Posting on the internet is now the modern PR. As well as the social interaction twitter provides, its uses extend into business and politics. Trends are a great way of keeping up to date with current affirs, and provide a great way of gaining and sharing information. However, 140 characters is a very small quantity for such communication.

Safety and privacy are cope with well by Twitter. Cyberstalking victims can indeed use it and feel safe and secure by using some of Twitter’s privacy settings. For example, you can confirm the people that follow you, and you select who you follow, allowing you to manage your social circles.

Who owns what on Twitter is currently an issue that is the focus of a battle Twitter is waging with a New York State judge. Twitter says that it makes it clear in its terms of services that users own their content, and all that personal information. The court says Twitter does, and should hand them over when subpoenaed.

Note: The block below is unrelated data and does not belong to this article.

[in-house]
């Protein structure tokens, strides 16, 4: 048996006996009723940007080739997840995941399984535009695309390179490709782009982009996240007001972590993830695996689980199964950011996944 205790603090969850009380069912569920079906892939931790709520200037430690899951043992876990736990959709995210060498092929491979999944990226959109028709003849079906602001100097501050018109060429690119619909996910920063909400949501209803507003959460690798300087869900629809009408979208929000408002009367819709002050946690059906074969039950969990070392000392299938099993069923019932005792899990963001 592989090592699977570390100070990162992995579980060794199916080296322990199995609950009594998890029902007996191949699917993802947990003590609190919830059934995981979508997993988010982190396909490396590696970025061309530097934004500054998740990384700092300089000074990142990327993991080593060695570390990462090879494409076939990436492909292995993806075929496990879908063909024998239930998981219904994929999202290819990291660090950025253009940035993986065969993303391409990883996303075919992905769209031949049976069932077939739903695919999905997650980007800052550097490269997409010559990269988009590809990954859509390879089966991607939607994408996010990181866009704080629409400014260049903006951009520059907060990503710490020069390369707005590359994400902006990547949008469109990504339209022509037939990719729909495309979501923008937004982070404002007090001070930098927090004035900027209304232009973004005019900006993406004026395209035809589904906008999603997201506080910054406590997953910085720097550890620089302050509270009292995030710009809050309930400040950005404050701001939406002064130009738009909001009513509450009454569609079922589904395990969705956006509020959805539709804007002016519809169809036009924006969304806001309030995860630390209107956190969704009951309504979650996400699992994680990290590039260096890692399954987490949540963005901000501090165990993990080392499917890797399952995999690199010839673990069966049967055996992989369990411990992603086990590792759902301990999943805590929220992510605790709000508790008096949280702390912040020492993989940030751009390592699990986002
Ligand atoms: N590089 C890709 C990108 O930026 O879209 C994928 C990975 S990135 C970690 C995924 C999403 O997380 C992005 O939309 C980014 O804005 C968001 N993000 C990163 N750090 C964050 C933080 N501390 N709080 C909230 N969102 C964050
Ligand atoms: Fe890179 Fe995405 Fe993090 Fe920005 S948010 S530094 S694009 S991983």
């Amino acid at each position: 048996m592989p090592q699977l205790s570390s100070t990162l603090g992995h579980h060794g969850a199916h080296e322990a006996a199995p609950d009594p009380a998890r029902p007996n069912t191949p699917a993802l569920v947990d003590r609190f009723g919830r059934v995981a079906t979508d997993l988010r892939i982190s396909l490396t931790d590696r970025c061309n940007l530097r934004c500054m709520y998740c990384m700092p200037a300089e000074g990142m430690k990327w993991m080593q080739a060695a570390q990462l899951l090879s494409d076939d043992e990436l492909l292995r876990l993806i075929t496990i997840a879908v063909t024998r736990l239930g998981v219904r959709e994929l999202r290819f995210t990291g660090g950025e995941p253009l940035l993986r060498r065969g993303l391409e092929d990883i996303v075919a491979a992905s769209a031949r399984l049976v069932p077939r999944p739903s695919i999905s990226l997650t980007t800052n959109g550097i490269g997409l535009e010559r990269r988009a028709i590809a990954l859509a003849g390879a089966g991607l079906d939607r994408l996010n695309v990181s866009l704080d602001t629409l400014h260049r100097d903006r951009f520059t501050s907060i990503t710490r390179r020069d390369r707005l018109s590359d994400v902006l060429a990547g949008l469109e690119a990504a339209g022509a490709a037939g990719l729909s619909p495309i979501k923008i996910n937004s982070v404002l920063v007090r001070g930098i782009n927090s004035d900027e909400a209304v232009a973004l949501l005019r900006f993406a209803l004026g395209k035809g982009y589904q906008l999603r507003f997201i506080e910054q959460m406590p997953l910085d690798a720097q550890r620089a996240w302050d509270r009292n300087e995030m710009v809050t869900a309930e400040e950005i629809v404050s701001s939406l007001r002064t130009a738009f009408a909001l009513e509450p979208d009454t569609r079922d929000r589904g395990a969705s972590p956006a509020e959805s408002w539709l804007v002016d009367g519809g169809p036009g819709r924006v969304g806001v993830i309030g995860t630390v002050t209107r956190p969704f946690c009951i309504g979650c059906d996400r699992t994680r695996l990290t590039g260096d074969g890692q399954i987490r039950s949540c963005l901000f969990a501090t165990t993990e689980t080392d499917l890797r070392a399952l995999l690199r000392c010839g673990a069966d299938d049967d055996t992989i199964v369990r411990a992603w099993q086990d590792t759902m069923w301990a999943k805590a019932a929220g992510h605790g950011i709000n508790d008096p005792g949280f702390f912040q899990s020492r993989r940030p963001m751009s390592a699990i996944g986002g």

Something like Twitter is definitely here to stay. This micro-announcement service does serve two needs: to post updates with low overhead and to follow a concise stream of updates. Thus, it has become necessary not only to individuals but also companies. It is not just social media, but an essential resource: a way to keep in touch with what is happening locally, nationally and internationally. 

Monday, 5 November 2012

What is the real price of Facebook?

 Today we’d be hard pressed to deny that to the public, Facebook is pretty much priceless, playing an undeniably large part in our daily lives. It allows both the public and companies to network efficiently, opening up new opportunities and options in both our personal and professional lives that would otherwise take anything from weeks to months. These new opportunities are created by driving visitors towards a particular website, offering a facility to regenerate old friendships, and providing a platform to forge new mutually beneficial relationships to further social or professional ends. In addition to this, Facebook is a driving force in the day-to-day organisation of events, and distribution of information.